World Series goofs and goats

Autumn is the best of times in baseball, the season when the World Series escorts new heroes and tall moments to the headlines. Sometimes deathless quotes emerge, as well – such as when crusty old Casey Stengel was honoured in 1961 for leading the New York Yankees into 10 World Series in his 12 years as their manager.“I couldn’t have done it,” the modest fellow confessed, “without the players.”

The Series often produces a home-run hero for posterity. Such as Joe Carter, who in 1993 delivered the three-run explosion in the bottom of the ninth for the Blue Jays’ second consecutive championship.

Thirty-three years earlier Bill Mazeroski administered the same devastating blow in the bottom of the ninth for Pittsburgh, stunning the Yankees.

It has been occasionally noted that in its up and downs, sport is a metaphor for life. Yogi Berra provided his own version of that notion in an observation that will live longer than he will. Yogi is quoted as saying, “It ain’t over ’til it’s over.”

And it ain’t. Because all too often somebody goofs and the miakes become synonymous with their names. Berra himself was there in 1941, catching for the Yankees against the Brooklyn Dodgers when that fabled team played in Ebbets Field, and the goat was Berra’s opposite number, Dodger catcher Mickey Owen.

In the ninth inning of the fourth World Series game, the Dodgers led the Yankees 4-3. There were two out, the Yankees had no one on base, and there were two strikes on their man Tommy Henrich. When Henrich swung and missed strike three the game should have been over. But, as in the Berra philosophy, it wasn’t.

For when Henrich missed that third strike the ball tipped Mickey Owen’s mitt and rolled away. Henrich legged it out to first. The next batter, Joe Di- Maggio, ripped a single. Charley Keller followed with a double. The rout was on. The Yankees won 7-4. Next day they wrapped up the Series and Mickey Owen’s name lives on in baseball infamy – now 57 years later.

Owen was by no means the first World Series goat. Before him there was Hack Wilson in centre-field for the Chicago Cubs. Hack was a gorilla of a man, 5-foot-6 and 190 pounds, all thick arms and shoulders and tree-trunk legs, a guy who batted in 190 runs one season and slugged 58 homers.

But those achievements were not what preserved his name. No, losing a flyball in the sun turned that trick in the 1929 Series against the old Philadelphia Athletics.

On that brilliant, sunny afternoon the Cubs held an 8-0 lead in the seventh inning. Then the As began to peck away. They clawed to 8-4 with two men on base when As outfielder Mule Haas lifted a routine fly to centre field.

Hack Wilson staggered, blinded by the sun as he looked for the ball. As it rolled to the fence, three runs crossed the plate. The As went on to score 10 times that inning, won by 10-8 and closed out the Series the next afternoon.

Fate’s victim in 1986 was Bill Buckner, the Boston first-baseman, whose stupefying error helped prevent the Red Sox from winning their first World Series since 1918.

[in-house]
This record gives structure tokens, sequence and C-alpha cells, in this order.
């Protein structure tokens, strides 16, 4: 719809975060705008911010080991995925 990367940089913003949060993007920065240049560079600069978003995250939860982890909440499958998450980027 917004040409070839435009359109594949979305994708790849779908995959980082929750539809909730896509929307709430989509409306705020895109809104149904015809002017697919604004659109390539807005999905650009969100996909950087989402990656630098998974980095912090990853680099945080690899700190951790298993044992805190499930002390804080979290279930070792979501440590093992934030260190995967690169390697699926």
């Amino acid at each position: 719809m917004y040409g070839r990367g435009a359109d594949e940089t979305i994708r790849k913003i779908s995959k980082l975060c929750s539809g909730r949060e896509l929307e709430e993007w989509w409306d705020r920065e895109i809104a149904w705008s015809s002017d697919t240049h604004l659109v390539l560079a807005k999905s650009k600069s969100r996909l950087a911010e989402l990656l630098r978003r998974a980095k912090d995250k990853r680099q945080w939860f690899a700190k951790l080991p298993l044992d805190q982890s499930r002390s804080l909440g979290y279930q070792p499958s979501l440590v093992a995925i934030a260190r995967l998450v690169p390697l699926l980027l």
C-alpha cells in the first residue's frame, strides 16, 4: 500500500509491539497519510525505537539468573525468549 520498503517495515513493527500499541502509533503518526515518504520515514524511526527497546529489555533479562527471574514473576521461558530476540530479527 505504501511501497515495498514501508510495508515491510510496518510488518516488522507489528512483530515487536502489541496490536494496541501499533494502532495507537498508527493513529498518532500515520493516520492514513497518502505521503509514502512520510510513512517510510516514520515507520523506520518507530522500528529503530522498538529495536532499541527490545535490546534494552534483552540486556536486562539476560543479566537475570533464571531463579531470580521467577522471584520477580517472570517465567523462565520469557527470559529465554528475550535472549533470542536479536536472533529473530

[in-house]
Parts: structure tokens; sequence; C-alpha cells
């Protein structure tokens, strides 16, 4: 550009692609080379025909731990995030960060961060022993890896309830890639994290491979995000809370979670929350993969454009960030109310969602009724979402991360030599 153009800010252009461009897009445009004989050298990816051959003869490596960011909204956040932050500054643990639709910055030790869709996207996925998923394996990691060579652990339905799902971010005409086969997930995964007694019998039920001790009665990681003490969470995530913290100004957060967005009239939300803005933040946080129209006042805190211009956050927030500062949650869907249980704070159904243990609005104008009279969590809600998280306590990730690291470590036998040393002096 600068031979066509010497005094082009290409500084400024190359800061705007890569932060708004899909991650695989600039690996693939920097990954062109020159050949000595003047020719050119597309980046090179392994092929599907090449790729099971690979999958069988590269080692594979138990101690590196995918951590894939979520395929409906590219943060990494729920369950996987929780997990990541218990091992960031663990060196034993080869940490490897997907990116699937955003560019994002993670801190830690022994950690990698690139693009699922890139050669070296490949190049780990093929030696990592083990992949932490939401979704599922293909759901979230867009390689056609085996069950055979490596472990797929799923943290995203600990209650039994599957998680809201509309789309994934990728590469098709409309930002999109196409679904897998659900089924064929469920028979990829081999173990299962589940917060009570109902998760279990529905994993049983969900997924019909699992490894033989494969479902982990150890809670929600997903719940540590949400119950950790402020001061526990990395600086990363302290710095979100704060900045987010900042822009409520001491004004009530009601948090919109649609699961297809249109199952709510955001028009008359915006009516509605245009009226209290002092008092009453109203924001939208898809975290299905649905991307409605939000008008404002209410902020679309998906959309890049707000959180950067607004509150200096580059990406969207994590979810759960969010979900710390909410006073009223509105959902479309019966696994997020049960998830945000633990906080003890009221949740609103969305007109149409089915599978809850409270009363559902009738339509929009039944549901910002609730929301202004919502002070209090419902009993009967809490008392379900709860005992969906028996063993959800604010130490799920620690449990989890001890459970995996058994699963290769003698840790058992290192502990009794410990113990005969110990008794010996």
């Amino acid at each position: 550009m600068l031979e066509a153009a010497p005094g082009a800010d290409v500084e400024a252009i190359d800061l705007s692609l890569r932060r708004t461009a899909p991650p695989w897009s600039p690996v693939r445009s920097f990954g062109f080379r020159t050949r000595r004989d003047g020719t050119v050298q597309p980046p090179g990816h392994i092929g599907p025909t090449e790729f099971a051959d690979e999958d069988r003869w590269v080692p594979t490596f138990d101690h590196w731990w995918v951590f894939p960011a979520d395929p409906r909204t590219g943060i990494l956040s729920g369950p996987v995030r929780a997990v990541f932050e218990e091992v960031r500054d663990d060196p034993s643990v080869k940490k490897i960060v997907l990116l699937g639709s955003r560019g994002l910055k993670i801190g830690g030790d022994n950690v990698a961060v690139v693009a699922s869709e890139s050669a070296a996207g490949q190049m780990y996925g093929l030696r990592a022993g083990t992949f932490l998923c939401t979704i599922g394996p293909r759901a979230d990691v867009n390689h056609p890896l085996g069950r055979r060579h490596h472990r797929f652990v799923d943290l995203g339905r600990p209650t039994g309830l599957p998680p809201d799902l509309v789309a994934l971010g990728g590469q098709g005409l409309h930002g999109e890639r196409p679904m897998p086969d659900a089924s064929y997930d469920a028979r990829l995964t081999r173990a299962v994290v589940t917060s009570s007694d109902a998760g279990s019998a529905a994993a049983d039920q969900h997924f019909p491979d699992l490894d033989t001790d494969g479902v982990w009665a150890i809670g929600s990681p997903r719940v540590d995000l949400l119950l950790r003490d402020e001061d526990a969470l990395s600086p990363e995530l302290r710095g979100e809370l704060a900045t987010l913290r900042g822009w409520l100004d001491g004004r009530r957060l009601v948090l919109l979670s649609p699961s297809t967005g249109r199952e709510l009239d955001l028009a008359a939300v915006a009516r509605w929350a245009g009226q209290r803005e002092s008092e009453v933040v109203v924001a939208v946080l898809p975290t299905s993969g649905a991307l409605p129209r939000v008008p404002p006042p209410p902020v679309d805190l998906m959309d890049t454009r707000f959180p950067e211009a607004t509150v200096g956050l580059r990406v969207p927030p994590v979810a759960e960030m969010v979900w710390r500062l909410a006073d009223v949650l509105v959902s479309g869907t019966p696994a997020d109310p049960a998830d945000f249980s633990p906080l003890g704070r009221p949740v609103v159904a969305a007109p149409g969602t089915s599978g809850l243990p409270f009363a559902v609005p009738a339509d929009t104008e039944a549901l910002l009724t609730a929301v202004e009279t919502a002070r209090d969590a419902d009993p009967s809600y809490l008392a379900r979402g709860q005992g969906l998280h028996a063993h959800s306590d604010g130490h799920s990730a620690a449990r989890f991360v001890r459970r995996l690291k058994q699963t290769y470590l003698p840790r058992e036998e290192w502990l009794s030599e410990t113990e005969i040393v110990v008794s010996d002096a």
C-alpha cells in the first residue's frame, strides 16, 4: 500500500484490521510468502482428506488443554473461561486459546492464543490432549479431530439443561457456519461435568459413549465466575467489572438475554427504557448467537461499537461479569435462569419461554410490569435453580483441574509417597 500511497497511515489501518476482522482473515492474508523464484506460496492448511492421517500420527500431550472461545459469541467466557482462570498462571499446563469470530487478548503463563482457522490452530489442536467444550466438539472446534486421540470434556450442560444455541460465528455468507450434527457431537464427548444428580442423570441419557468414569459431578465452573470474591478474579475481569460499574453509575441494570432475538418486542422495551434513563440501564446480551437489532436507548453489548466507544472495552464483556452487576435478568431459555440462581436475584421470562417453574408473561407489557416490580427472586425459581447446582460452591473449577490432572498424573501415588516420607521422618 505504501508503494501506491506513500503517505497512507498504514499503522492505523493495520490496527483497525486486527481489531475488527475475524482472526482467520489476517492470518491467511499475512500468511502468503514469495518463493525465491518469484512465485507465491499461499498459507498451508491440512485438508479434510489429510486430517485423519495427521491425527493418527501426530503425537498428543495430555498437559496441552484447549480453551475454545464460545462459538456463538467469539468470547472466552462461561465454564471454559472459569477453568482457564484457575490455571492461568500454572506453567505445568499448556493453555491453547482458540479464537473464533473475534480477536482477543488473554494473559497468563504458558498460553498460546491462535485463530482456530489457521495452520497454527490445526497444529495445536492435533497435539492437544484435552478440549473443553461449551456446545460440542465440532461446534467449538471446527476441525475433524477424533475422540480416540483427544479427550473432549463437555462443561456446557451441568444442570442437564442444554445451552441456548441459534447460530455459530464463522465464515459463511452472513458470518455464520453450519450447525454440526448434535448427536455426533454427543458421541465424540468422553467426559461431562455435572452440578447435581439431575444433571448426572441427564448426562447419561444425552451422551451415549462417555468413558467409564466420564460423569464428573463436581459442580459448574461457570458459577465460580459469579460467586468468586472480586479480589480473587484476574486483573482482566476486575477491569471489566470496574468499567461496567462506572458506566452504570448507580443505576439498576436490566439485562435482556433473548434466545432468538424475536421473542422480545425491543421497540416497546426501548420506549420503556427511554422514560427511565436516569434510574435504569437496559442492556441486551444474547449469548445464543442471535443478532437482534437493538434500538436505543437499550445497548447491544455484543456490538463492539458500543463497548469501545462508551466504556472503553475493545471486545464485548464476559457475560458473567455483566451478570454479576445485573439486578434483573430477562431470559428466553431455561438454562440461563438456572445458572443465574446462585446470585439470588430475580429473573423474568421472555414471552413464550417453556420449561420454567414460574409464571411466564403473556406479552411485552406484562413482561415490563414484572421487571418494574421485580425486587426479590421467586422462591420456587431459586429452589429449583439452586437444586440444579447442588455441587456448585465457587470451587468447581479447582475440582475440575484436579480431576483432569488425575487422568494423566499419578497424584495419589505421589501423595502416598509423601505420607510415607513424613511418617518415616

In the top of the 10th inning of the sixth game, the Red Sox scored twice to lead the New York Mets by 5-3. A win that day would end the Series, but it was not meant to be.

The Mets, with two out and nobody on base, rallied in the bottom of the 10th. They put across two runs and had a runner at second base when a future Blue Jays outfielder, Mookie Wilson, tapped an easy roller along the first-base line. Buckner stooped for the ball – and it hopped between his legs.

Meantime the runner at second base, Ray Knight, was scurrying around third and dashing for home. With him he carried the winning run and a lifetime of misery for Bill Buckner.

But not only ballplayers succumb in a World Series; umpires, paragons before television and instant replays, now can be shown as fallible. Two of them, Don Denkinger and Bob Davidson should have been accompanied by seeing-eye dogs for assistance on a couple of their Series calls.

Denkinger worked first base in the sixth game in 1985 when the Cardinals led Kansas City by 1-0 going to the bottom of the ninth. KC’s Jorge Orta led off and grounded to first-baseman Jack Clark, who tossed the ball to pitcher Todd Worrell covering the bag and beating Orta. Denkinger, to the wonderment of all, called Orta safe.

Repeated television replays showed the toss clearly beat Orta but Denkinger held firm. Kansas City went on to score twice, and next night beat the demoralized and still furious Cardinals, collecting World Series rings.

In 1992 the Bob Davidson myopia on a tag by third-baseman Kelly Gruber prevented the first World Series triple play ever executed on Canadian turf.

It followed a magnificent catch by Blue Jays outfielder Devon White with Atlanta runners Terry Pendleton and Deion Sanders at first and second bases. Dave Justice hit a ball far into centre field that somehow was flagged down by White face-first against the fence like a fly on a wall.

The catch set off a weird series of events. White threw to Alomar, the cutoff man, who relayed to John Olerud to double off Pendleton, not realizing Pendleton had been called out for passing Deion Sanders on the base path.

Olerud in turn, threw the ball to Gruber at third to get the onrushing Sanders.

Triple play!

Except that Sanders skidded to a stop and headed back towards second. Gruber took off in pursuit and nailed him on the foot as he dove for the bag, Umpire Davidson called Sanders safe, thereby qualifying for a chair in the Canadian National Institute for the Blind and once again illustrating that World Series immortals are not always heroic figures.